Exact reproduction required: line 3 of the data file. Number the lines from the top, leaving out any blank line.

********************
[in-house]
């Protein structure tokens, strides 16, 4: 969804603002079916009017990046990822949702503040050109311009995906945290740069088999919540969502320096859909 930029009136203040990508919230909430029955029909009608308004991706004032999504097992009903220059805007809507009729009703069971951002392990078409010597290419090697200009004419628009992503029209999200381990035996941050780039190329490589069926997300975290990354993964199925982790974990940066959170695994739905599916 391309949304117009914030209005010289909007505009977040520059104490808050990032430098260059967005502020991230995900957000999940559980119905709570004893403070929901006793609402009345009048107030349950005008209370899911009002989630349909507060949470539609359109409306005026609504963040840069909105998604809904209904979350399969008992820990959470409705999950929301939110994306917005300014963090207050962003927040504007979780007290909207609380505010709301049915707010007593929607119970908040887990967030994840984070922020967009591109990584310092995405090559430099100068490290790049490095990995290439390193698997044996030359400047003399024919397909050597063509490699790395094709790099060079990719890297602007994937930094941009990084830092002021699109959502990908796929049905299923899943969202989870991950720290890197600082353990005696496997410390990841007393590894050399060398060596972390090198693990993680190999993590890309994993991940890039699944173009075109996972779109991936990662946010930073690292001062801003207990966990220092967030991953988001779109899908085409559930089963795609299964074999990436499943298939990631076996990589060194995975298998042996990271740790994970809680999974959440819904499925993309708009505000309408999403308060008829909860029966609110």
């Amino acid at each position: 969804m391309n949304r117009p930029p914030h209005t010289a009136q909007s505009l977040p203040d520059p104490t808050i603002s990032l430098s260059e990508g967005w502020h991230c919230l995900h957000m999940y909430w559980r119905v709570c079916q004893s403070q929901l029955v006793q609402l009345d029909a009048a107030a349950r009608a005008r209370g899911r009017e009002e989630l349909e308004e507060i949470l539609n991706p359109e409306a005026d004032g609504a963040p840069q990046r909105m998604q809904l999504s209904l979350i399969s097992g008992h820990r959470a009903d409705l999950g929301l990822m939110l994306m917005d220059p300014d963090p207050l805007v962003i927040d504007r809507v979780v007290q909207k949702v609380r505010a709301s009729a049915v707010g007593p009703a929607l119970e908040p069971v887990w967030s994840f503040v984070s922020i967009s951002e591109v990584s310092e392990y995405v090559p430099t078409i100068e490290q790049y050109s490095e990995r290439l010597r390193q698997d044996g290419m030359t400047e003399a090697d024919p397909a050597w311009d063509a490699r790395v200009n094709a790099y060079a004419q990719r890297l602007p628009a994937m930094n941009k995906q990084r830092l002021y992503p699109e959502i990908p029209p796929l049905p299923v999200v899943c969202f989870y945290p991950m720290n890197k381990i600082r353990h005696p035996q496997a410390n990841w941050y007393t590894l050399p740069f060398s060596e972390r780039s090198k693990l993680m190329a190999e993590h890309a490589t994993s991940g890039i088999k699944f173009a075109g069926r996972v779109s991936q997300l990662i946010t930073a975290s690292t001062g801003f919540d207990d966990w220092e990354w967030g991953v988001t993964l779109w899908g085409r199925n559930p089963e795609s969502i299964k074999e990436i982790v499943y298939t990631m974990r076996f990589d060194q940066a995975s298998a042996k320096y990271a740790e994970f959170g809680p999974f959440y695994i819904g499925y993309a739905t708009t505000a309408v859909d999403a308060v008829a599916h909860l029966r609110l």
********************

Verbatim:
């Amino acid at each position: 969804m391309n949304r117009p930029p914030h209005t010289a009136q909007s505009l977040p203040d520059p104490t808050i603002s990032l430098s260059e990508g967005w502020h991230c919230l995900h957000m999940y909430w559980r119905v709570c079916q004893s403070q929901l029955v006793q609402l009345d029909a009048a107030a349950r009608a005008r209370g899911r009017e009002e989630l349909e308004e507060i949470l539609n991706p359109e409306a005026d004032g609504a963040p840069q990046r909105m998604q809904l999504s209904l979350i399969s097992g008992h820990r959470a009903d409705l999950g929301l990822m939110l994306m917005d220059p300014d963090p207050l805007v962003i927040d504007r809507v979780v007290q909207k949702v609380r505010a709301s009729a049915v707010g007593p009703a929607l119970e908040p069971v887990w967030s994840f503040v984070s922020i967009s951002e591109v990584s310092e392990y995405v090559p430099t078409i100068e490290q790049y050109s490095e990995r290439l010597r390193q698997d044996g290419m030359t400047e003399a090697d024919p397909a050597w311009d063509a490699r790395v200009n094709a790099y060079a004419q990719r890297l602007p628009a994937m930094n941009k995906q990084r830092l002021y992503p699109e959502i990908p029209p796929l049905p299923v999200v899943c969202f989870y945290p991950m720290n890197k381990i600082r353990h005696p035996q496997a410390n990841w941050y007393t590894l050399p740069f060398s060596e972390r780039s090198k693990l993680m190329a190999e993590h890309a490589t994993s991940g890039i088999k699944f173009a075109g069926r996972v779109s991936q997300l990662i946010t930073a975290s690292t001062g801003f919540d207990d966990w220092e990354w967030g991953v988001t993964l779109w899908g085409r199925n559930p089963e795609s969502i299964k074999e990436i982790v499943y298939t990631m974990r076996f990589d060194q940066a995975s298998a042996k320096y990271a740790e994970f959170g809680p999974f959440y695994i819904g499925y993309a739905t708009t505000a309408v859909d999403a308060v008829a599916h909860l029966r609110l």